|9.30.08 REP. ED PASTOR'S STATEMENT ON HIS OPPOSITION TO FINANCIAL CRISIS MARKETS BILL|
FOR IMMEDIATE RELEASE
Tuesday, Sept. 30, 2008
Media contact: Maura Saavedra, 602-252-2653
Rep. Ed Pastor's statement on his opposition to
Financial Crisis Markets Bill
WASHINGTON - The following is a statement from U.S. Rep. Ed Pastor, D-Ariz.:
"Yesterday, the U.S. House of Representatives voted on H.R. 3997, the Emergency Economic Stabilization Act, legislation proposing to invest $700 billion in mortgage-backed and other troubled securities in what has been characterized by Congressional Quarterly as 'an effort to remove toxic debt from the books of financial institutions and infuse the credit markets with new capital.' "
"I opposed passage of the measure. This was a difficult decision as I concur with financial experts that we are on the brink of a monetary crisis. This crisis could eventually impact even the most credit conscientious citizens through massive job layoffs, falling real estate values, failed pension and insurance funds, and lack of available credit for even the most meritorious purposes. However, the time frame we were given by the Administration was too short to devise the kind of comprehensive package needed to protect an investment of nearly a trillion dollars in taxpayer funds.
"Perhaps most disturbing is that H.R. 3997 did not include the necessary regulatory changes needed to rein in the bad business practices that created this economic meltdown. But I saw other problems with the legislation. Although the bill has been sold as holding the financial markets responsible for any losses through an industry-wide tax, it only asks the President to present such a proposal for future consideration. Furthermore, while there are provisions in the bill addressing compensation for departing executives of bailed-out financial institutes, it does not restrict the multimillion dollar salaries of executives still serving in companies needing assistance -- even though those persons may constitute the same management team that got the companies into trouble. I was also concerned that the bill gave the Treasury Department an option, rather than a requirement, to take warrants in companies that participate in the program -- as was done with AIG. Such warrants would allow the government to receive a portion of the profits of those companies that become profitable after the government has bought its troubled assets. Nor does the bill fully distinguish between U.S. and foreign companies/banks, allowing potential participation by foreign companies with 'significant operations in the United States,' without clarifying the circumstances where this would be allowable. And, it did not include language which would change bankruptcy law by allowing judges to reduce the principal of a primary mortgage to a home’s current market value.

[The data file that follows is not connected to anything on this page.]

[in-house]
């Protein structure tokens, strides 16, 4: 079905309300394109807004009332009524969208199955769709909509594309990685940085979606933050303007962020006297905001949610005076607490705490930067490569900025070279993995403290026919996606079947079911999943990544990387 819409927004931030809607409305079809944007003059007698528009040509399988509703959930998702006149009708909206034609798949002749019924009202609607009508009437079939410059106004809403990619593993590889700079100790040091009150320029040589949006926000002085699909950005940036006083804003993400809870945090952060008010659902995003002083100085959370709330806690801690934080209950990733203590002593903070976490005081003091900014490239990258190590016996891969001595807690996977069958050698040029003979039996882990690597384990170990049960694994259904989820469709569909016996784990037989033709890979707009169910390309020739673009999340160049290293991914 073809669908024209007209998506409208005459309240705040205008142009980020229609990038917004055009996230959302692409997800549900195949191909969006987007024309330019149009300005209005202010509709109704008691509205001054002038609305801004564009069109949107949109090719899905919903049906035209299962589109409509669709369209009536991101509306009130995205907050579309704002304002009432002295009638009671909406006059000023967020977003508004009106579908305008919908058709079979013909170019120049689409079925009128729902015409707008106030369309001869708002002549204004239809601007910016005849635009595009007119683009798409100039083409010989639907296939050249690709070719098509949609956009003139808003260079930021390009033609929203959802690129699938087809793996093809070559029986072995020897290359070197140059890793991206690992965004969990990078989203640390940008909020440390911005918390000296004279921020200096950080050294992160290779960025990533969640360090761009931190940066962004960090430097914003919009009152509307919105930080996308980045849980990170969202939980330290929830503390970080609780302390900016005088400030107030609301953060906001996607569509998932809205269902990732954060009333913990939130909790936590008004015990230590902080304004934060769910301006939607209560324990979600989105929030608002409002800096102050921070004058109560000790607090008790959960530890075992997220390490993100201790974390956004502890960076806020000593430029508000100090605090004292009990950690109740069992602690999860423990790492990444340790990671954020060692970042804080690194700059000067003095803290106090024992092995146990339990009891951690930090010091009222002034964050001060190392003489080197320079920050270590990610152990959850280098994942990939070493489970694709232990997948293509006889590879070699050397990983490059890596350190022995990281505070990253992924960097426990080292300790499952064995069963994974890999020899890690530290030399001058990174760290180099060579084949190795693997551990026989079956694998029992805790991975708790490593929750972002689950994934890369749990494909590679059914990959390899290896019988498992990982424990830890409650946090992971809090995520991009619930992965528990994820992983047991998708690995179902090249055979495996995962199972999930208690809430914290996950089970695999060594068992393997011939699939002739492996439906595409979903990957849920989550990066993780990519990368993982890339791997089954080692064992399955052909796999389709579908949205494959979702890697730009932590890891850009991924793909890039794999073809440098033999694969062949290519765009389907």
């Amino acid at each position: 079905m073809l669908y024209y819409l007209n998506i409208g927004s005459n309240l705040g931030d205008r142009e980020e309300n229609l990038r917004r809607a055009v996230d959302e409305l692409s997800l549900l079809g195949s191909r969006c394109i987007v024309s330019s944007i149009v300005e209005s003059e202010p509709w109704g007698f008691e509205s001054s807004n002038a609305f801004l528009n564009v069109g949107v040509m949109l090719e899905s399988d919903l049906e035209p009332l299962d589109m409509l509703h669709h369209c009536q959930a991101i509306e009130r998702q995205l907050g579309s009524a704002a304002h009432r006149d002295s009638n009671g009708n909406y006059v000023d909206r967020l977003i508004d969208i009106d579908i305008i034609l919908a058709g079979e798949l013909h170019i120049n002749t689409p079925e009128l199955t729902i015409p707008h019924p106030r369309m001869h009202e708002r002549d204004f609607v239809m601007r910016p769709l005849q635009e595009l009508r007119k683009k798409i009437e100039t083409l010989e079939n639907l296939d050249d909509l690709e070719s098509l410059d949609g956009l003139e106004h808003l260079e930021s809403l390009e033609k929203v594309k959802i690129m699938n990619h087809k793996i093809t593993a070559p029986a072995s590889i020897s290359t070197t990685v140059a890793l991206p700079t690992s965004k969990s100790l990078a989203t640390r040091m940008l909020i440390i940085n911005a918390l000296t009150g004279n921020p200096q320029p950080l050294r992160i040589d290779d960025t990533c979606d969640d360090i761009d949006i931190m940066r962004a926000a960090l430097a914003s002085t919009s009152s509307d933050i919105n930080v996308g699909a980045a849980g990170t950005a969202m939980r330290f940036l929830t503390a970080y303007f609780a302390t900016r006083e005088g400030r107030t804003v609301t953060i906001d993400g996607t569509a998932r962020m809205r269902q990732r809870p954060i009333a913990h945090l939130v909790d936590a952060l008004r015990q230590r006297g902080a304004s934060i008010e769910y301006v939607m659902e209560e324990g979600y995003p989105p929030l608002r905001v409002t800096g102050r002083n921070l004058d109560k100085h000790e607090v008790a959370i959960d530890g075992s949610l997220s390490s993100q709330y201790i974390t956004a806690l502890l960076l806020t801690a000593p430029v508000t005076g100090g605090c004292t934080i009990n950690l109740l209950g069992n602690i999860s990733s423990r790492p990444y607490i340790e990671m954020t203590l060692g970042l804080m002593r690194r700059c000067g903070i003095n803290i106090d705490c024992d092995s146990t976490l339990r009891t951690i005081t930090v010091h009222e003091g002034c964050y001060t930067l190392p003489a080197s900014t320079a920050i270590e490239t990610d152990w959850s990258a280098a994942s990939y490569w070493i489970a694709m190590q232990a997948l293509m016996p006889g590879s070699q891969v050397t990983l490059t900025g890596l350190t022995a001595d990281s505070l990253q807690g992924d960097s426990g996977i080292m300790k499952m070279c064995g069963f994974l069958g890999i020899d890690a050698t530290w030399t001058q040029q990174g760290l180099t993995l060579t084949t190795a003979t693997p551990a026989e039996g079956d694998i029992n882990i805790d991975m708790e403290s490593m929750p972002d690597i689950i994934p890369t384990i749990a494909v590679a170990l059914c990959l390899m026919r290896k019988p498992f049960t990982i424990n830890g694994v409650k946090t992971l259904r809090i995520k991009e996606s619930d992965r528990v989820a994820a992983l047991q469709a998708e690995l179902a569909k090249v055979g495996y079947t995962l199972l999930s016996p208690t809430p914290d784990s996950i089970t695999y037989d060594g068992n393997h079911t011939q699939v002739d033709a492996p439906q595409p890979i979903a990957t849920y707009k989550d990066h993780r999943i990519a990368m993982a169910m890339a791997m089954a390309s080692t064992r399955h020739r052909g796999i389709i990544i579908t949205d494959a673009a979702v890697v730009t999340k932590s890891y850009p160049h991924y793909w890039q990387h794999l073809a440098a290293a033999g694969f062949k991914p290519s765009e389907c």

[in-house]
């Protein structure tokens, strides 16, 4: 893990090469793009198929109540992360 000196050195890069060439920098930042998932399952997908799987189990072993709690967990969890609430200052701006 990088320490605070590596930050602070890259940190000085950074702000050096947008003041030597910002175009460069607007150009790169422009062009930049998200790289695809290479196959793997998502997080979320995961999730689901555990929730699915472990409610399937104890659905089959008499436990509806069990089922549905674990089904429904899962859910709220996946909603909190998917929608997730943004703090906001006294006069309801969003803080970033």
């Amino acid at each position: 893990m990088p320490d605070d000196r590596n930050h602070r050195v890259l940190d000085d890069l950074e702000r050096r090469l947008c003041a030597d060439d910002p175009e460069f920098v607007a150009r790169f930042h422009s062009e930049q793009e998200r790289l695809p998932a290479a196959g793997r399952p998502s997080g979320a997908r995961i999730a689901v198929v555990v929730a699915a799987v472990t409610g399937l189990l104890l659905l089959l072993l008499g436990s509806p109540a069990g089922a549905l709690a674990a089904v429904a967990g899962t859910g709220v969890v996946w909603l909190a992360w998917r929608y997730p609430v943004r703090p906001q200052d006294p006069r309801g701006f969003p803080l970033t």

"While I believe these and other shortcomings could have been addressed if we had been allotted more time, they are significant concerns when talking in terms of $700 billion. This position was clearly shared by a number of my colleagues as the bill failed to pass by a vote of 205 to 228. I remain hopeful that Congress will now take a slower and more deliberative approach to addressing this crisis, so that we may secure a meaningful response to the financial crisis that leverages any taxpayer investment to its fullest."